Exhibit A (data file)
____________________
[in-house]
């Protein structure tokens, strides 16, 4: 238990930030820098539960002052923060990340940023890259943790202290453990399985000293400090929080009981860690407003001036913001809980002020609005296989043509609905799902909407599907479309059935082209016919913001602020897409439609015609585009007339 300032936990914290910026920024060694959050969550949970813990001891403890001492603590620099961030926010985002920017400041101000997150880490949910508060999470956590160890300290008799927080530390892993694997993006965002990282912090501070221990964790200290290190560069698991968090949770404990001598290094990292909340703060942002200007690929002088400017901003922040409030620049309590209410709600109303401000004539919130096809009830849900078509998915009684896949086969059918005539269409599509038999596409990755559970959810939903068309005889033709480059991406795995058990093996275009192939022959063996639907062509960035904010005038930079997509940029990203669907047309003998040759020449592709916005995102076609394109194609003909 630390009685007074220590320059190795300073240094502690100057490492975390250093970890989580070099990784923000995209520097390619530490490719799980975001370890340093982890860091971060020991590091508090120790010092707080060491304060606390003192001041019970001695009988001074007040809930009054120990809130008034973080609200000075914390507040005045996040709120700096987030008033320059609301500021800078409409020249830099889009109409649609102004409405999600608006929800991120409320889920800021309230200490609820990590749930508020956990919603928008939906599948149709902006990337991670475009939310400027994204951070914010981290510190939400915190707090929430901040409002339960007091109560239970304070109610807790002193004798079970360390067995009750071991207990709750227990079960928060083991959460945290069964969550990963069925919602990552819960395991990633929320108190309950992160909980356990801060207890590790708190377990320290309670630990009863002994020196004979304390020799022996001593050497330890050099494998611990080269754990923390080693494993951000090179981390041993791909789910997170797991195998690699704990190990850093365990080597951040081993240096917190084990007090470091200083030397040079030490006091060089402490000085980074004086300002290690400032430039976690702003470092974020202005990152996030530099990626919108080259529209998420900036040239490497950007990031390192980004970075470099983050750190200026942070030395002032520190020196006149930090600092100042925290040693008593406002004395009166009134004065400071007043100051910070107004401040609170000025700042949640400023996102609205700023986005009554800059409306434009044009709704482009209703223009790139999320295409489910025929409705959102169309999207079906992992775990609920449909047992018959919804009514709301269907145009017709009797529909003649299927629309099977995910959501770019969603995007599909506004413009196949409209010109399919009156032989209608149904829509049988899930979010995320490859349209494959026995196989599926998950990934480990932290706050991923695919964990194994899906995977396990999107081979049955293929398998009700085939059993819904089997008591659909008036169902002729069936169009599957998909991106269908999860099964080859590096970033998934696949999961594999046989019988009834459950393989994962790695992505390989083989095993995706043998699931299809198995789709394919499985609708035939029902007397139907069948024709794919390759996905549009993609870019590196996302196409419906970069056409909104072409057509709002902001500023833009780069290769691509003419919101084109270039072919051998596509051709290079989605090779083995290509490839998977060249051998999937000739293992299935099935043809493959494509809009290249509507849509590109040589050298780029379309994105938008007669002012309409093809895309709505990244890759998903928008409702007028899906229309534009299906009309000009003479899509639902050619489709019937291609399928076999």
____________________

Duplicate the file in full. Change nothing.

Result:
[in-house]
């Protein structure tokens, strides 16, 4: 238990930030820098539960002052923060990340940023890259943790202290453990399985000293400090929080009981860690407003001036913001809980002020609005296989043509609905799902909407599907479309059935082209016919913001602020897409439609015609585009007339 300032936990914290910026920024060694959050969550949970813990001891403890001492603590620099961030926010985002920017400041101000997150880490949910508060999470956590160890300290008799927080530390892993694997993006965002990282912090501070221990964790200290290190560069698991968090949770404990001598290094990292909340703060942002200007690929002088400017901003922040409030620049309590209410709600109303401000004539919130096809009830849900078509998915009684896949086969059918005539269409599509038999596409990755559970959810939903068309005889033709480059991406795995058990093996275009192939022959063996639907062509960035904010005038930079997509940029990203669907047309003998040759020449592709916005995102076609394109194609003909 630390009685007074220590320059190795300073240094502690100057490492975390250093970890989580070099990784923000995209520097390619530490490719799980975001370890340093982890860091971060020991590091508090120790010092707080060491304060606390003192001041019970001695009988001074007040809930009054120990809130008034973080609200000075914390507040005045996040709120700096987030008033320059609301500021800078409409020249830099889009109409649609102004409405999600608006929800991120409320889920800021309230200490609820990590749930508020956990919603928008939906599948149709902006990337991670475009939310400027994204951070914010981290510190939400915190707090929430901040409002339960007091109560239970304070109610807790002193004798079970360390067995009750071991207990709750227990079960928060083991959460945290069964969550990963069925919602990552819960395991990633929320108190309950992160909980356990801060207890590790708190377990320290309670630990009863002994020196004979304390020799022996001593050497330890050099494998611990080269754990923390080693494993951000090179981390041993791909789910997170797991195998690699704990190990850093365990080597951040081993240096917190084990007090470091200083030397040079030490006091060089402490000085980074004086300002290690400032430039976690702003470092974020202005990152996030530099990626919108080259529209998420900036040239490497950007990031390192980004970075470099983050750190200026942070030395002032520190020196006149930090600092100042925290040693008593406002004395009166009134004065400071007043100051910070107004401040609170000025700042949640400023996102609205700023986005009554800059409306434009044009709704482009209703223009790139999320295409489910025929409705959102169309999207079906992992775990609920449909047992018959919804009514709301269907145009017709009797529909003649299927629309099977995910959501770019969603995007599909506004413009196949409209010109399919009156032989209608149904829509049988899930979010995320490859349209494959026995196989599926998950990934480990932290706050991923695919964990194994899906995977396990999107081979049955293929398998009700085939059993819904089997008591659909008036169902002729069936169009599957998909991106269908999860099964080859590096970033998934696949999961594999046989019988009834459950393989994962790695992505390989083989095993995706043998699931299809198995789709394919499985609708035939029902007397139907069948024709794919390759996905549009993609870019590196996302196409419906970069056409909104072409057509709002902001500023833009780069290769691509003419919101084109270039072919051998596509051709290079989605090779083995290509490839998977060249051998999937000739293992299935099935043809493959494509809009290249509507849509590109040589050298780029379309994105938008007669002012309409093809895309709505990244890759998903928008409702007028899906229309534009299906009309000009003479899509639902050619489709019937291609399928076999």